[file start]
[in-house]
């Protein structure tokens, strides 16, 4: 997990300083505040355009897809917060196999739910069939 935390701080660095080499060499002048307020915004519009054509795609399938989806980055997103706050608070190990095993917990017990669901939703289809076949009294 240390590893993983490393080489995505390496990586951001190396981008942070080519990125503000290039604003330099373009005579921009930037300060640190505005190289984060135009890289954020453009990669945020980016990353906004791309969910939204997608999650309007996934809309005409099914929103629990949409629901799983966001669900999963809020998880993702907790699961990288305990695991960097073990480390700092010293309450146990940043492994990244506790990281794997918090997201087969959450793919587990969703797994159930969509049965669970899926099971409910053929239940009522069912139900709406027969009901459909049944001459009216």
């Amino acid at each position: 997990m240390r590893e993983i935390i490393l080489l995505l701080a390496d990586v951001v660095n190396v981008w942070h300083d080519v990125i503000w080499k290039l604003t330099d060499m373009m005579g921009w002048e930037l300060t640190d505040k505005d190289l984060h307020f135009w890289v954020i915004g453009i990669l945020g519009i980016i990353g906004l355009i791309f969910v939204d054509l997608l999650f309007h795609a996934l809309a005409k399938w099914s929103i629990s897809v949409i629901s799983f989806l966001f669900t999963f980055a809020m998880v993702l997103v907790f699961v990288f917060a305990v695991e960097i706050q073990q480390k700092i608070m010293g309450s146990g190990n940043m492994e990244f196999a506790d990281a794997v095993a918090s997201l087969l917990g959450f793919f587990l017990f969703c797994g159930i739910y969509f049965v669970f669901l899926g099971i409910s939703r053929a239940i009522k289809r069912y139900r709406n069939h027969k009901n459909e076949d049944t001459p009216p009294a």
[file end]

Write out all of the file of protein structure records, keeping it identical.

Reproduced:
[in-house]
């Protein structure tokens, strides 16, 4: 997990300083505040355009897809917060196999739910069939 935390701080660095080499060499002048307020915004519009054509795609399938989806980055997103706050608070190990095993917990017990669901939703289809076949009294 240390590893993983490393080489995505390496990586951001190396981008942070080519990125503000290039604003330099373009005579921009930037300060640190505005190289984060135009890289954020453009990669945020980016990353906004791309969910939204997608999650309007996934809309005409099914929103629990949409629901799983966001669900999963809020998880993702907790699961990288305990695991960097073990480390700092010293309450146990940043492994990244506790990281794997918090997201087969959450793919587990969703797994159930969509049965669970899926099971409910053929239940009522069912139900709406027969009901459909049944001459009216």
């Amino acid at each position: 997990m240390r590893e993983i935390i490393l080489l995505l701080a390496d990586v951001v660095n190396v981008w942070h300083d080519v990125i503000w080499k290039l604003t330099d060499m373009m005579g921009w002048e930037l300060t640190d505040k505005d190289l984060h307020f135009w890289v954020i915004g453009i990669l945020g519009i980016i990353g906004l355009i791309f969910v939204d054509l997608l999650f309007h795609a996934l809309a005409k399938w099914s929103i629990s897809v949409i629901s799983f989806l966001f669900t999963f980055a809020m998880v993702l997103v907790f699961v990288f917060a305990v695991e960097i706050q073990q480390k700092i608070m010293g309450s146990g190990n940043m492994e990244f196999a506790d990281a794997v095993a918090s997201l087969l917990g959450f793919f587990l017990f969703c797994g159930i739910y969509f049965v669970f669901l899926g099971i409910s939703r053929a239940i009522k289809r069912y139900r709406n069939h027969k009901n459909e076949d049944t001459p009216p009294a």